Roth Capital’s John White Pumps The Permian For Profit

John White has initiated coverage on several small-cap exploration and production companies in the Permian Basin, the latest of the major basins to turn in a big way from vertical oil and gas wells to horizontal fractured wells. In this interview with The Energy Report, the Roth Capital Partners senior research analyst names five Permian players on his list of favorites.

The Energy Report: John, what are the main influences on oil prices today?

John White: We don’t believe what we are seeing with the oil price drop is a case of decreasing demand; what we have here is oversupply.

To give you some historical context, for the first hundred years of the oil and gas business, the industry drilled vertical well bores into what we call conventional reservoirs. Around 2000, advancements in horizontal drilling technology and fracture completion technology allowed the industry to complete strong wells in the shale formations, called unconventional formations.

The improvements in efficiency and productivity have led to an increase of about 3 million barrels a day (3 MMbbl/d) of U.S. oil production, off a base of about 6 MMbbl/d. In the last three years it’s been about 1 MMbbl/d each year. That’s 3 MMbbl/d the U.S. does not need to import from overseas oil producers, so you have more oil on the market. The market realized there was this surplus midway through 2014, and prices reacted to the downside.

TER: How are international developments, like a new king in Saudi Arabia and conflicts in Libya and the Middle East, affecting the West Texas Intermediate (WTI) price?

JW: The international oil price is what we call the Brent oil price, and the U.S. domestic price is the WTI price. International geopolitical events affect both oil prices, but tend to affect Brent more.

“The development of oil and gas mineral rights has been governed by the state authority. If there is a legal battle, the municipalities do not have precedent on their side.”

We are focused on the fundamentals of supply and demand, so we don’t have any extraordinary insights into the political dynamics within the Organization of the Petroleum Exporting Countries (OPEC). We try to stick with the numbers, although we do keep a close eye on Libya. Libya has been offline, online, offline at various times since the Arab spring of 2011. It’s certainly an influence. Libya has capacity of 1 MMbbl/d, but right now it is offline, and I don’t believe it is exporting very much oil.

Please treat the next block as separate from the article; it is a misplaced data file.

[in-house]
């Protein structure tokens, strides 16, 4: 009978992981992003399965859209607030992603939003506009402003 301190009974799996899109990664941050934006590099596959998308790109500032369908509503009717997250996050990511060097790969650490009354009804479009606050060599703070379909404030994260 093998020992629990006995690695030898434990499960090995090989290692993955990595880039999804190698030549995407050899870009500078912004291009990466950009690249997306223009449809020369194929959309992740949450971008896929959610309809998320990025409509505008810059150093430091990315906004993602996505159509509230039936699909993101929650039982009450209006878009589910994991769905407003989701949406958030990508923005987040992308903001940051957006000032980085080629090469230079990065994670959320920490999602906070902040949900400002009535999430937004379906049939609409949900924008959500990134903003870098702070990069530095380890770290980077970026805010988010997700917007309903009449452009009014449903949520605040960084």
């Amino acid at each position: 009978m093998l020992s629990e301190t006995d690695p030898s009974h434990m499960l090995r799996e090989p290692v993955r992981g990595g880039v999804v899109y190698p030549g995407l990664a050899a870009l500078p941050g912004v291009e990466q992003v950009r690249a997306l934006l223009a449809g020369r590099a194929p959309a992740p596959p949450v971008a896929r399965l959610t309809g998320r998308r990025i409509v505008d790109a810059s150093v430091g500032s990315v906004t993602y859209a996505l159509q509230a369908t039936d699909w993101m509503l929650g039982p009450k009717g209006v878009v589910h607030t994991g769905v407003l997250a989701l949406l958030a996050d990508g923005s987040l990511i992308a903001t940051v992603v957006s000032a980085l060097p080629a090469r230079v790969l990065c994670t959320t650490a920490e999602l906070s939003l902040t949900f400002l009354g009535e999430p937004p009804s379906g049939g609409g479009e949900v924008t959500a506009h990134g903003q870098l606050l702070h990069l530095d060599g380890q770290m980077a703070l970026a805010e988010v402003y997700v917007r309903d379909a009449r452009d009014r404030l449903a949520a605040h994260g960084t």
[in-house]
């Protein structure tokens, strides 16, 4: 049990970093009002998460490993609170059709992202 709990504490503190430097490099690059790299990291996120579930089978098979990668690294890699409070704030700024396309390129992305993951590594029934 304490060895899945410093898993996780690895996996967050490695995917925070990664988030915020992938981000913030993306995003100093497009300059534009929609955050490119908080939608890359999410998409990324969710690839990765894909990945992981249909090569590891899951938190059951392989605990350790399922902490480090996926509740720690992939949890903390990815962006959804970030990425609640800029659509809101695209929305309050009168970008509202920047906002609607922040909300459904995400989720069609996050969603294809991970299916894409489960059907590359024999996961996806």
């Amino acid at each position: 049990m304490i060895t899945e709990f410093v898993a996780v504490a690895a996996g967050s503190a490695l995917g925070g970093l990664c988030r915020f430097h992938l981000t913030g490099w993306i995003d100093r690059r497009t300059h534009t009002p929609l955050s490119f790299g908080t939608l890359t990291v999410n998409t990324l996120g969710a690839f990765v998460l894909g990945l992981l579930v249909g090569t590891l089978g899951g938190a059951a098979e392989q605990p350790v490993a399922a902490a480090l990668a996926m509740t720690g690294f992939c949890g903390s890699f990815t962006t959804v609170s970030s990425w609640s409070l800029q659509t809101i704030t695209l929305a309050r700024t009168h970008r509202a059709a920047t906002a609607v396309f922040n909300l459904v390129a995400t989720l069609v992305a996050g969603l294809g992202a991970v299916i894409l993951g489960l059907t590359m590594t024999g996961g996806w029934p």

TER: Resistance to hydraulic fracturing has been stiffening in Colorado, New York and even in Pennsylvania. How will that affect shale oil production?

JW: From the press releases and the news reports I’ve read of this resistance movement, it’s mainly municipalities that are reacting negatively to hydraulic fracturing. From an industry standpoint, the development of oil and gas mineral rights has, since the inception of the industry, been governed by the state authority. If there is a legal battle, the municipalities do not have, in my opinion, precedent on their side.

TER: As you know, Governor Cuomo in New York has said there’s not going to be any shale development at all in New York. Is that a major blow to the industry?

JW: I think it’s more of a blow to the residents and the workforce of southern New York, because they are on the border with Pennsylvania. Industry people tell me if you’re on the Pennsylvania side of the shale play, you see an awful lot of New York license plates because people are finding work in Pennsylvania and not in New York. Because state law governs development of oil and gas, the governor is within his authority to ban fracking. The Colorado and Texas state governments are much more pro oil and gas. They are enjoying such a tax revenue benefit from increased oil and gas production. I don’t think you’re going to get much pushback at the state level.

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Author: Travis Esquivel

Travis Esquivel is an engineer, passionate soccer player and full-time dad. He enjoys writing about innovation and technology from time to time.

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